Posted by: Paul | August 22, 2010

Roger and Val Have Just Got In

For the second time this year (third if you count the Lizzie and Sarah pilot), the Beeb have justified my faith in the license fee being A Good Thing by debuting a new sitcom which has become essential viewing. What has happened? After a few years of total BBC3 dross and recomissioning My Family over and over again, they’ve hit a rich vein of form last seen in the middle of the decade, with Nighty Night, Saxondale and Human Remains.

Like Rev, Roger and Val Have Just Got In is on the gentle side, and all the better for it. It’s a beautifully observed two hander, with Dawn French and Alfred Molina (yes, Dr Octopus!) as a married couple approaching middle age with all the trials that entails – wistful ‘what have I done with my life’ type musings, getting to grips with death and bereavement, childlessness, and the minutiae of everyday married life. You know, the mainstays of comedy writing!

Slapstick it is not. It’s very, very stage-like – never moving outside a couple of rooms of the house, a simple two person cast, long takes in real time of two characters who have known each other inside out for years in the half hour after they arrive home from work, just talking. It puts the emphasis squarely on that most important of things – the script. And it’s brilliant. Never sarcastic, never cruel, it’s shot through with warmth and empathy. It runs the gamut from silly arguments about nothing which subsequently become about something, to sensitive dissections of how to cope with elderly parents.

I’d be tempted to say that there’s no reason this wouldn’t work just as well on radio – and it would work very well, you can imagine it gently flowing from the speakers post 11pm, as you’re winding down and need something to smooth the transition from daytime activity to nighttime slumber – if it wasn’t for the exquisite performances from both leads bringing the characters to vivid life. On the radio you wouldn’t get the little glances at each other, Dawn French’s appealing crinkles at the corner of her eyes when she smiles, Alfred Molina’s ability to speak volumes with an incline of the head. It’s all about their relationship, and when they’re on screen they become Roger and Val implicitly. They’re never just Dawn and Alfred.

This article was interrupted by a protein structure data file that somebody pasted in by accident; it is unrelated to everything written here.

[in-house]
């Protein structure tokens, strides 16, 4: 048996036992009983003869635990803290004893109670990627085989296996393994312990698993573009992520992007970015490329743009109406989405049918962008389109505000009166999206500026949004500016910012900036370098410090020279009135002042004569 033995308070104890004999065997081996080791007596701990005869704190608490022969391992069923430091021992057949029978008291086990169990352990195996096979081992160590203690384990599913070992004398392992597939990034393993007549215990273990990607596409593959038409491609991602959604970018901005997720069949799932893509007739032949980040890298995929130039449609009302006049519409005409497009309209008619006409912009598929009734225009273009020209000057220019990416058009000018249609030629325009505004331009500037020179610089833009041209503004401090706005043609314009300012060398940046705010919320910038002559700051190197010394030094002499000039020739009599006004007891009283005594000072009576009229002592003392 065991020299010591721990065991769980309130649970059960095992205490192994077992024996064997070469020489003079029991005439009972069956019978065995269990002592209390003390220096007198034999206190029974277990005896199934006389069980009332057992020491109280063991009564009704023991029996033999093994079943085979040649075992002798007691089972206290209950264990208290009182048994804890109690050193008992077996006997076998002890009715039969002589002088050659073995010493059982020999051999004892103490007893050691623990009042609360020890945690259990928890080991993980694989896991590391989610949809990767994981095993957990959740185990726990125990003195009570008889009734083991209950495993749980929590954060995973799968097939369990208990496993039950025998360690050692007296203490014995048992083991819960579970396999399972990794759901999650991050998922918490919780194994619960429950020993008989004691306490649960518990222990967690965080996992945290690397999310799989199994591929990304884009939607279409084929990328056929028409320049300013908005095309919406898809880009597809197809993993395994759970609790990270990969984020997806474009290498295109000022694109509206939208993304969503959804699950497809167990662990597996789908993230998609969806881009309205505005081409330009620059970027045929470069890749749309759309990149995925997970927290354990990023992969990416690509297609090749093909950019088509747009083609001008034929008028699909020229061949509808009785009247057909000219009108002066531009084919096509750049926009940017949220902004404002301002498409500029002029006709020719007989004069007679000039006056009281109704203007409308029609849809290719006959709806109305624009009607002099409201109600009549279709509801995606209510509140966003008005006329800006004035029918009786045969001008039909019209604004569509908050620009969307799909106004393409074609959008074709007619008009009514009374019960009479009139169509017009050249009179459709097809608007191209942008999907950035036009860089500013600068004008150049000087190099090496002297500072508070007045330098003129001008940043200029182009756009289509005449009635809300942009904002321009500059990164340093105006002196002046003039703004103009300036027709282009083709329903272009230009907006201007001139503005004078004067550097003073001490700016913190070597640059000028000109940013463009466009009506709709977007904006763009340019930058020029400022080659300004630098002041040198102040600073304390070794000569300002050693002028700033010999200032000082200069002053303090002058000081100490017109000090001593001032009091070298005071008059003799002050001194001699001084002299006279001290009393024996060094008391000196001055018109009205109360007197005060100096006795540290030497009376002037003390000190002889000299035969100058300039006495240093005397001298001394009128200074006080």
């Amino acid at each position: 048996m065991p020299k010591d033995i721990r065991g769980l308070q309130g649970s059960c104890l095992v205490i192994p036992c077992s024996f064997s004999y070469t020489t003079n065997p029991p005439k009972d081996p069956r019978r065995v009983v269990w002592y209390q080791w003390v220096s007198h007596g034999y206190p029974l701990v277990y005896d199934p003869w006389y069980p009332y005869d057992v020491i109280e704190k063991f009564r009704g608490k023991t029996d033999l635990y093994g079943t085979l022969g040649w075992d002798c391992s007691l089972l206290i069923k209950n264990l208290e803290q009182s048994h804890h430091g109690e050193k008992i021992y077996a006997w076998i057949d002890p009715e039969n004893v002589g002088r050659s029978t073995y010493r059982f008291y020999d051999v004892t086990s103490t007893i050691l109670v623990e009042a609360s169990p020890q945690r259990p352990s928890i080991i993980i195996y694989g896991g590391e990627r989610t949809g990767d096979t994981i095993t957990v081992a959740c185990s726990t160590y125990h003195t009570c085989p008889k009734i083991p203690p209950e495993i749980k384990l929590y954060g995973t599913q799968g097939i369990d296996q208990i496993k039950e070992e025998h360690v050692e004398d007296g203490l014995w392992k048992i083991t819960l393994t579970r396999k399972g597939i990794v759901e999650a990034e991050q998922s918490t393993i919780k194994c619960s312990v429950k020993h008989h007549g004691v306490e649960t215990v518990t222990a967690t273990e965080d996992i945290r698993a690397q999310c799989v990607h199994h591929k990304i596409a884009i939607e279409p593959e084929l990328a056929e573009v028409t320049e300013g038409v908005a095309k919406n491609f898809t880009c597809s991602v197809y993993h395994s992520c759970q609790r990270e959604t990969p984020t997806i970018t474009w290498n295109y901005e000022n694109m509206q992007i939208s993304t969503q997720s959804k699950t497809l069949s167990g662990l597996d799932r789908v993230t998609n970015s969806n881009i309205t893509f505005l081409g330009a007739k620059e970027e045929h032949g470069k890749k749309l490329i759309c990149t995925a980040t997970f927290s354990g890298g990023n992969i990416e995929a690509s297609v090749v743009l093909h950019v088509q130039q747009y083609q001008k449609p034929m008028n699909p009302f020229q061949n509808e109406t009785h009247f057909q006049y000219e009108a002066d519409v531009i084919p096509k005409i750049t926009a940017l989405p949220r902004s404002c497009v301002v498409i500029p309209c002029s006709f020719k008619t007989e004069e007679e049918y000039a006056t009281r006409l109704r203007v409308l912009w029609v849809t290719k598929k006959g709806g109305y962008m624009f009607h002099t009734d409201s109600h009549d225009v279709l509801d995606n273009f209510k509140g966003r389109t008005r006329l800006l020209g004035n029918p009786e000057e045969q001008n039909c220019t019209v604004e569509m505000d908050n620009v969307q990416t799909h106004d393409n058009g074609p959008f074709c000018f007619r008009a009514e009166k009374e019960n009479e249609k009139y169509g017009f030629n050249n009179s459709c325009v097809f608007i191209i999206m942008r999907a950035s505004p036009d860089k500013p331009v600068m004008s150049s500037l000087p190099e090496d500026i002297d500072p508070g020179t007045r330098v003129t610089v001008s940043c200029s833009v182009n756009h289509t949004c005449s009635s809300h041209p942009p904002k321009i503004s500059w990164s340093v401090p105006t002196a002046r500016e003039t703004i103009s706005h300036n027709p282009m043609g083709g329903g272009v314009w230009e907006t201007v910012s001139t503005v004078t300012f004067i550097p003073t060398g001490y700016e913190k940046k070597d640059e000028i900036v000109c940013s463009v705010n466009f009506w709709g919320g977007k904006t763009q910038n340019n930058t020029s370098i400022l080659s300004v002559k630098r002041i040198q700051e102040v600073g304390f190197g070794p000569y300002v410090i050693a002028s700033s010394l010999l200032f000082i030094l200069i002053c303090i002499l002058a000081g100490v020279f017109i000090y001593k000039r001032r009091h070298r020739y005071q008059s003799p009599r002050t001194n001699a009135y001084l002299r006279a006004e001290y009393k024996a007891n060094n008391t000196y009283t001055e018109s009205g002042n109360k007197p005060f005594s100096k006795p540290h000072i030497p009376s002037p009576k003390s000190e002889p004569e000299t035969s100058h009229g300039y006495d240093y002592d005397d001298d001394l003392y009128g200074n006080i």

However, there is a poignant mystery at the heart of the show – though Val and Roger are childless, there was once a child. I’m sure we’ll never find out exactly what happened, but the little allusions here and there are enough to keep you wondering, and fill the show with pathos.

But beyond the empathy, it’s still a sitcom – and at times it’s laugh out loud funny. What made me laugh the most is the ‘married couple’-type exchanges. Halfway through episode three, Roger is trying to talk Val into watching a DVD, and it was the ‘I want you to WANT to watch it!’ that made me think, ‘that’s us!’ – or at least, ‘that’s me!’ I’m sure every couple would see a little of themselves in their relationship.

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